The Venus of Willendorf
Ever since the beginning of the Stone Age around 25,000 B.C. and throughout the late classical period in 400 B.C., we can infer and see that both men and women have been portrayed in many ways when viewing particular cultures around the time period. The representation of the female body can be seen through numerous pieces of Art. Ladies and Gentleman the figurine in front of you is called “The Venus of Willendorf”, and it is the oldest female figurine statuette. It most likely symbolizes female fertility. Now some of you may be wondering why this figurine is half naked. The reason for this again ties back to the cultures of Mesopotamia. Multiple Mespopotamian related cultures seem to have made this figurine and some even kept it as a work of Art. Of course, to us, this is much more than a piece of Art. this Artifact is actually the oldest artifact known to man-kind that dates back to the Paleolithic time-period. This statuette portrays a female figure, most likely a care giver of some sort. The overly large size of her breasts and belly have led many scholars to infer the statuette as a figurine of fertility. All though, there are many conceptualized figurines whom all look similar to the venus of Willendorf, the figurine that you’re looking at today, has no visible face, and her head is covered with plaited hair of some
sort. The nick name “Venus” is typically a term used to identify female figurines (Eser Selen Pg. 75).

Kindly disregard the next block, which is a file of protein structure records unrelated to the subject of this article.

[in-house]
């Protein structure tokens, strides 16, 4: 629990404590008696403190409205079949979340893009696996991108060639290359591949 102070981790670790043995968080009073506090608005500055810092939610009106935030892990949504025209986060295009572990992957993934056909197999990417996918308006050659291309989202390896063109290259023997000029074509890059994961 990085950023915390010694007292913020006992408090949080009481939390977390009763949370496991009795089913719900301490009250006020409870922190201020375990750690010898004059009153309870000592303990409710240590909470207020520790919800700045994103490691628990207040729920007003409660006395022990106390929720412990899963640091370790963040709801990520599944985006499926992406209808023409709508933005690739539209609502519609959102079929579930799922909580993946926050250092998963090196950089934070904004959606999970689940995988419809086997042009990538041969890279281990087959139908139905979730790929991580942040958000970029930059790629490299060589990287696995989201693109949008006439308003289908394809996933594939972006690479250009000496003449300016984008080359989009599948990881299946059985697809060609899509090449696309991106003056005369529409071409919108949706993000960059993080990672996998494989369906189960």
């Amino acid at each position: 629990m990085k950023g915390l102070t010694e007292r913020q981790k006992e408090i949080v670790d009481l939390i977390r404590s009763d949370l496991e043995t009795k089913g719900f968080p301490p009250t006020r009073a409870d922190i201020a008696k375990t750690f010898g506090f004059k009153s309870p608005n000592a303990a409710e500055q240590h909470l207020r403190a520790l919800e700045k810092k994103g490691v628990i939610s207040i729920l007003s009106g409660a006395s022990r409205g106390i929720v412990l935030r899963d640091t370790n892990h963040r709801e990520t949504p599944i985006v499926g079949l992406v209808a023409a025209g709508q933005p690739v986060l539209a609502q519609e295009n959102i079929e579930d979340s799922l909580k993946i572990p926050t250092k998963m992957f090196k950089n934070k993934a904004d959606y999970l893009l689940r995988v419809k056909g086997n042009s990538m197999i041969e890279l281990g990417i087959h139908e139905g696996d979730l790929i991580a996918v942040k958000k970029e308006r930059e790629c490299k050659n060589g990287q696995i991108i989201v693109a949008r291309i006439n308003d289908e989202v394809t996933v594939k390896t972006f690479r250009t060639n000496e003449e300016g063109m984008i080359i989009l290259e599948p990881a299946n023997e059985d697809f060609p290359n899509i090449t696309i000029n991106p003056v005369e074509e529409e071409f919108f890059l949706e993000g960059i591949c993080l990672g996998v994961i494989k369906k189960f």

Now please keep in mind that the “Venus of Willendorf” is the best known Paleolithic female figurine known to man-kind. The statuette dates back to somewhere between 28,000-25,000 B.C. (Selen). The statue is extremely small, and it seems to be made up of Limestone. The statuette was named after the town that she supposedly lived in, or where the sculpture was first said to appear. You may be wondering why the sculpture exaggerates the woman with big breasts, and the reason is because this statue...
Cited: Eser, Selen, “Teaching Art History to Design Students.’’ International Journal of Humanities 5.7 (2007): 65-75. Humanities International Complete. Web. 11 Feb. 2013.
“Naturhistorisches Musseum Wien - Naturhistorisches Museum. “ Naturhistorisches Museum Wien Naturhistorisches Museum. N.p., n.d. Web. 11 Feb. 2013.
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